Ironically, the tipping turmoil comes at a time when Americans are tipping better than ever. Average tip size peaked at more than 20% in the first months of the pandemic, according to data from tech supplier Toast, as consumers sought to support essential workers. The pandemic has since eased but that generosity has not: People tipped an average of 19.6% at full-service restaurants in the fourth quarter of 2022, Toast found.
At QSRs, meanwhile, the average tip was 15.9% in Q4, down slightly from 16.4% the year before. And nearly half (48%) of QSR orders included a tip in the fourth quarter, up from 40% in 2020. The data suggests that concerns about “tipping fatigue” could be overblown.
“Consumers continued to tip restaurant staff generously as inflation remained high,” Toast reported.
At the same time, many consumers say they’re strongly opposed to tipping at restaurants without table service. More than 6 in 10 told Technomic that fast-food places like McDonald’s and Subway shouldn’t ask for a tip at all; another 17% said it’s OK if they ask but that they typically don’t add one.
But there are certainly those who want to tip fast-food employees. Sonic Drive-In introduced a tipping option on its app in late 2021, saying that it was one of the most-requested updates from customers.
Overall, consumers are more welcoming toward tips at fast casuals like Chipotle and Panera, even though the absence of gratuities was once viewed as a big part of these concepts' appeal. About a third of respondents said those places shouldn’t ask for tips, while a quarter said they don't mind but won't typically leave one.
The response was similar for coffee cafes like Starbucks and Dunkin', though more than a quarter (28%) said they typically tip a dollar or two at a place like Starbucks.
In all of the above scenarios, young people were far more open to tipping. Thirty percent of Gen Zers said they tip at QSRs while just 16% overall said they do so. Forty-six percent of that generation said QSRs should not ask for tips, compared to 59% of millennials, 66% of Gen Xers and 68% of boomers who opposed the practice.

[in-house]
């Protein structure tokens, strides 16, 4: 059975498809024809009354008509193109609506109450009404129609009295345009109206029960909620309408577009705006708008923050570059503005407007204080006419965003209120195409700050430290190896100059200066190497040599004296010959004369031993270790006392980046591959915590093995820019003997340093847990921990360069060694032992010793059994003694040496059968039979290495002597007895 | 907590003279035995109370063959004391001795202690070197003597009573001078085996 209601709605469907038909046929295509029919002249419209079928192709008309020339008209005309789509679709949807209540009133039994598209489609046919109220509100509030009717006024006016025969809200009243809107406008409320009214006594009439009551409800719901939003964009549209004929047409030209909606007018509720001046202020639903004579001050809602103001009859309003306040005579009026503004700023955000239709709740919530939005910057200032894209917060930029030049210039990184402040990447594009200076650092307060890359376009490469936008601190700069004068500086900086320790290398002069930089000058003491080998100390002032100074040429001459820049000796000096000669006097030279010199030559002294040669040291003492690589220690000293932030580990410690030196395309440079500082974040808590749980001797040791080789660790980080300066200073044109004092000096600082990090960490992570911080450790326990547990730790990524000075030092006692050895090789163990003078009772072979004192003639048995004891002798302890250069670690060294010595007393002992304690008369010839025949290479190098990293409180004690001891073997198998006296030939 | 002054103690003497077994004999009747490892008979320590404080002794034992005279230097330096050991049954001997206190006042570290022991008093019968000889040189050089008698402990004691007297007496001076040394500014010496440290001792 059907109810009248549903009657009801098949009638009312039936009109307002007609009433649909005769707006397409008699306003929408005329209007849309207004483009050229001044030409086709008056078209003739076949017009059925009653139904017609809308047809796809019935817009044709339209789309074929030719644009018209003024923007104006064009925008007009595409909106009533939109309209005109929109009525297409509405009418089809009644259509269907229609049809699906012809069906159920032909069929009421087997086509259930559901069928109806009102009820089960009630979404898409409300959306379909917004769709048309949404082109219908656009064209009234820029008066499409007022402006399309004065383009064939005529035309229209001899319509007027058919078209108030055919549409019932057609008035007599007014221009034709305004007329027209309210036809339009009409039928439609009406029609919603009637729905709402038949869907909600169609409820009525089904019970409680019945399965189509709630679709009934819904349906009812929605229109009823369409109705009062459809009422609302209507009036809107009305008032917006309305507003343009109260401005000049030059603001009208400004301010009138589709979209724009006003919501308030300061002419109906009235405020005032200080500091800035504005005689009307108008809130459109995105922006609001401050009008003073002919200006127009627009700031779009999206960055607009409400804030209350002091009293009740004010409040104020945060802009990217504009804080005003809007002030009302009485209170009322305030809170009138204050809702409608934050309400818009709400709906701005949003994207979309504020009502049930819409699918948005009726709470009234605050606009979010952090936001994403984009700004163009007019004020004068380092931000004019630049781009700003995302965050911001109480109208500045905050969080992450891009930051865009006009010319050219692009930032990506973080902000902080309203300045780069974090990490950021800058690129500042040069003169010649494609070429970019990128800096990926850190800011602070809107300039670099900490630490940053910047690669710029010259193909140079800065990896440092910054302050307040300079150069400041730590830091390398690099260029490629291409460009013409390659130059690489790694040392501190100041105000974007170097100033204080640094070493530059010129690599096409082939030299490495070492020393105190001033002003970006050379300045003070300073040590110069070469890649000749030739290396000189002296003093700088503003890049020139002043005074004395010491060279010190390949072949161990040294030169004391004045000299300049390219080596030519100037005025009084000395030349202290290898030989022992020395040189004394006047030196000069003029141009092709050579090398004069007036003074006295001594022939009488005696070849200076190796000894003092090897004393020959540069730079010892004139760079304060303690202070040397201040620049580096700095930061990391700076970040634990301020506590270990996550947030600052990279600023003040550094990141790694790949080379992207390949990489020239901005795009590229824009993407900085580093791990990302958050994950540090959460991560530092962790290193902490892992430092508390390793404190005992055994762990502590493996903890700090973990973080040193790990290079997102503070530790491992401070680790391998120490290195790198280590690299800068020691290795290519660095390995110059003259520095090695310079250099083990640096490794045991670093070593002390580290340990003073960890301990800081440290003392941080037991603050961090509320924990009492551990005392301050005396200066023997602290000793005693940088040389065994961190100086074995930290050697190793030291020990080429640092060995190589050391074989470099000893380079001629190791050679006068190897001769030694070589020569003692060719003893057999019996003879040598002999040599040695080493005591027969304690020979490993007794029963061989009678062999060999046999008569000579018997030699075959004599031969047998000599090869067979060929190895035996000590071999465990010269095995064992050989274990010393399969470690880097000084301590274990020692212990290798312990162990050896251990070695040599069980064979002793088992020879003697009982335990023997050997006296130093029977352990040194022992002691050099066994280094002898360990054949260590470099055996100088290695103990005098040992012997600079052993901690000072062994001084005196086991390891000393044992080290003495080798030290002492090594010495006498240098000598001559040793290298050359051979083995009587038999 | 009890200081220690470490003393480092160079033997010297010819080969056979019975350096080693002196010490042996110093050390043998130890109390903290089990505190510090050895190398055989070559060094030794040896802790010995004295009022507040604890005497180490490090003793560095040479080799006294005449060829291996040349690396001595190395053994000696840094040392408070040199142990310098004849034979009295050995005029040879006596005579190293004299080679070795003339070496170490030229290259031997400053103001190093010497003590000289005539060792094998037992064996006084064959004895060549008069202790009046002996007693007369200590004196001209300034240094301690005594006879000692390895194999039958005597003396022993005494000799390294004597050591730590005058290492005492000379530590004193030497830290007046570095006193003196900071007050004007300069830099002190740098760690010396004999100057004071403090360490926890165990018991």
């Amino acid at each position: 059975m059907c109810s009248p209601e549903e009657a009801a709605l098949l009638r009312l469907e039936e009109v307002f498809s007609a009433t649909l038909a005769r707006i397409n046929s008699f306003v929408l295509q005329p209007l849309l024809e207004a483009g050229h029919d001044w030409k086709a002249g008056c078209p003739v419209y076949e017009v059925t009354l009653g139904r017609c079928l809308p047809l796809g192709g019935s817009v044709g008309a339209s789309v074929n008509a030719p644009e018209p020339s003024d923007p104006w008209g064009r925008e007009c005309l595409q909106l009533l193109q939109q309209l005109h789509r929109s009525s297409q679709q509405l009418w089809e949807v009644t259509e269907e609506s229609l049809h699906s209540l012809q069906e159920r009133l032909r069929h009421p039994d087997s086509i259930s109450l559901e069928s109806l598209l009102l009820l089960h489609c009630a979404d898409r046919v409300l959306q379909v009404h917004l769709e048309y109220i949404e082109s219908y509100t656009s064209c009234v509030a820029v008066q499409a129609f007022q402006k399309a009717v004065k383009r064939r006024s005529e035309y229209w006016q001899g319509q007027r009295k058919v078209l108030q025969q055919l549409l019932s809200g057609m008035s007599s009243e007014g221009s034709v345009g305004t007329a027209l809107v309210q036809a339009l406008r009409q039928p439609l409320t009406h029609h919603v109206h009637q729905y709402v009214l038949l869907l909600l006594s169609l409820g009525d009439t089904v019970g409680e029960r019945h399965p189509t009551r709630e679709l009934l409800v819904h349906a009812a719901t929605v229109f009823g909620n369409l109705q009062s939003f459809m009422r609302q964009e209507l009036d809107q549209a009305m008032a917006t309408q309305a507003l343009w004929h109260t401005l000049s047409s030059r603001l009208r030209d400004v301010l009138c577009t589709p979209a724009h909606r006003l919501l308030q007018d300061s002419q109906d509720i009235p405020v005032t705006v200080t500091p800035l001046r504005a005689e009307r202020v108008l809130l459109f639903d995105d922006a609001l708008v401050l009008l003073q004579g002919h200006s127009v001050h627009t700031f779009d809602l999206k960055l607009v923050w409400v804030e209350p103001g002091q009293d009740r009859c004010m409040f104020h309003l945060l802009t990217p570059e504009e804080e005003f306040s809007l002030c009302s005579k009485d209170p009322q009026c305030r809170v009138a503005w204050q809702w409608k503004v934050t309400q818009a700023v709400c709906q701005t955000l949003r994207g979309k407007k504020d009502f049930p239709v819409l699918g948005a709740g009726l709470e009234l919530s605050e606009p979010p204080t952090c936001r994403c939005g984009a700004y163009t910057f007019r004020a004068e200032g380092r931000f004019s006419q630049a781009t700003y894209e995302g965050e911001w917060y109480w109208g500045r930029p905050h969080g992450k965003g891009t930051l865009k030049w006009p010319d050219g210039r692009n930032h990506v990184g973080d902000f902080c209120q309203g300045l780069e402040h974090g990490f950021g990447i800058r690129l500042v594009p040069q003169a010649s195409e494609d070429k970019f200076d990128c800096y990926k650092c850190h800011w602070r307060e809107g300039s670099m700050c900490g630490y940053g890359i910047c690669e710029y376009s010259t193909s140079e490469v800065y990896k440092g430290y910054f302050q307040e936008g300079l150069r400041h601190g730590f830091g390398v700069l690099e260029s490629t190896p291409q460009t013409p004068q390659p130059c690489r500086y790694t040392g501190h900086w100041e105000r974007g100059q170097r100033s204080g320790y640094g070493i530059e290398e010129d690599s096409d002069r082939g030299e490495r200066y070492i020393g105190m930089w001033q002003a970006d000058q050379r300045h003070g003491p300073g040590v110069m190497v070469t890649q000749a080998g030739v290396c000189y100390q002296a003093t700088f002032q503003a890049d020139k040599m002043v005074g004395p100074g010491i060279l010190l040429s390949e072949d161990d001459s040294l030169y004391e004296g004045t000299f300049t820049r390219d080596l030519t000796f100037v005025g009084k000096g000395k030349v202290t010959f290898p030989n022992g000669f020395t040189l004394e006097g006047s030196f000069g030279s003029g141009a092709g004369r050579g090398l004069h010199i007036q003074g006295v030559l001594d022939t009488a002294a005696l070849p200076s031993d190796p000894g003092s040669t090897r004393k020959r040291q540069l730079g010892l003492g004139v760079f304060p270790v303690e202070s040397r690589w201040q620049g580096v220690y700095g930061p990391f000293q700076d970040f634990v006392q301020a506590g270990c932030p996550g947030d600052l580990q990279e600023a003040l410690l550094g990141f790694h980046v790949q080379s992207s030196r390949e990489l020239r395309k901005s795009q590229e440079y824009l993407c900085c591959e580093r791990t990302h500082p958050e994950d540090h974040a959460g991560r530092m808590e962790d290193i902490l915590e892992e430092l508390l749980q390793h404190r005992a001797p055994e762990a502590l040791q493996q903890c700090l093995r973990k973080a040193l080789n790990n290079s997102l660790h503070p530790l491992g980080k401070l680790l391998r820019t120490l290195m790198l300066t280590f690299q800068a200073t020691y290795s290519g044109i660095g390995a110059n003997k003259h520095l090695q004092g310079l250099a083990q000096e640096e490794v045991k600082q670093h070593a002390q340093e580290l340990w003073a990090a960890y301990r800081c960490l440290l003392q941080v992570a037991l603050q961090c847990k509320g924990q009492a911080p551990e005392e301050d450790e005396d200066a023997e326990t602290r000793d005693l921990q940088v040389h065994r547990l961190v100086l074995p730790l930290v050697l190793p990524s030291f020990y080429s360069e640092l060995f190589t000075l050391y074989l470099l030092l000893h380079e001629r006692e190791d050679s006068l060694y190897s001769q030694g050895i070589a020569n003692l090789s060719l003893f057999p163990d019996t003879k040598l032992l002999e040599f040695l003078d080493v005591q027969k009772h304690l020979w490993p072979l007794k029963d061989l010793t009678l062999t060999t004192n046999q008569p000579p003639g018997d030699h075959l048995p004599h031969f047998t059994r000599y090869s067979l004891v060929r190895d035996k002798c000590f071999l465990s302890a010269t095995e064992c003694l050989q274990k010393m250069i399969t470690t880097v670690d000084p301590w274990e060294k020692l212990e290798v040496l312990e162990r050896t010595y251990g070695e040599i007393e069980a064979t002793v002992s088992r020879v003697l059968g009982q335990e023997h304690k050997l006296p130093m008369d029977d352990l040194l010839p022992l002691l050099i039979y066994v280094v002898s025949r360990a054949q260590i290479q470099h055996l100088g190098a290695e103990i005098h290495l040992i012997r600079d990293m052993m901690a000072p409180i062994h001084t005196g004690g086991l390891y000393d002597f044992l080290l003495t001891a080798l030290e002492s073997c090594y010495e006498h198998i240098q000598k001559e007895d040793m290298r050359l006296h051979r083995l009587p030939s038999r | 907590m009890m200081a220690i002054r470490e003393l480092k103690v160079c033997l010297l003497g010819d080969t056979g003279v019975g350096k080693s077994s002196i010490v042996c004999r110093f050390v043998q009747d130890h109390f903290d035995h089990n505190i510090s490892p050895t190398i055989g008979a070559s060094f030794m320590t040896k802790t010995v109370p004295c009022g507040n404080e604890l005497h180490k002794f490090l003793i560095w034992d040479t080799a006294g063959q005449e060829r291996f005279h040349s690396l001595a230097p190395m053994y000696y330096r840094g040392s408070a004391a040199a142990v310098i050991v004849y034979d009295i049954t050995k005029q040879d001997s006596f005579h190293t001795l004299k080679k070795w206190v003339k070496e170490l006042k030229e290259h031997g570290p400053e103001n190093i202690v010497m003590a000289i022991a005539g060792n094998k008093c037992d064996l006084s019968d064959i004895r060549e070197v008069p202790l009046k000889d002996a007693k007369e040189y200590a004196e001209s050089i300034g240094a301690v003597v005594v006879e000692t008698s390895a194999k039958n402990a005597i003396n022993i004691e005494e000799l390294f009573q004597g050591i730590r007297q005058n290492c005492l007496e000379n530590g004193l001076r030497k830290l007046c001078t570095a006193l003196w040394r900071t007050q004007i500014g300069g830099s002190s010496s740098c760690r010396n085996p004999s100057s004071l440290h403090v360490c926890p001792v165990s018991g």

Byrne noted that younger people are more likely than others to be working in the service industry and therefore understand the difference a tip makes for an employee's income. Also, one could make a connection between tipping and environmental, social and governance (ESG) issues, "and younger cohorts by and large tend to be more invested in such matters," he said.
Middle-income earners, meanwhile, were more resistant to tipping on average. Among people making $50,000 to $75,000 a year, 67% said fast-food places shouldn't ask for tips. That's compared to 57% of people earning less than $50,000 who said so.
Whether consumers like it or not, the mere presence of a tipping option at these limited-service concepts is a big change for U.S. tipping culture.
“Tipping is based on the service you are going to provide me or that you have provided me,” Byrne said. At a QSR, where the customer pays before they get their food, “you have no idea what the service is going to be like.”
Sixty-eight percent of people still base their tip on the customer service they receive, according to a survey of more than 1,000 consumers by casino news site PlayUSA. The remaining 32% said they tip the same regardless of service.
At a Starbucks on Chicago’s Northwest side, the credit card terminal asks customers if they want to add a tip before paying. The suggested options are $1, $2 or $5. You can also choose to enter a different amount or decline altogether.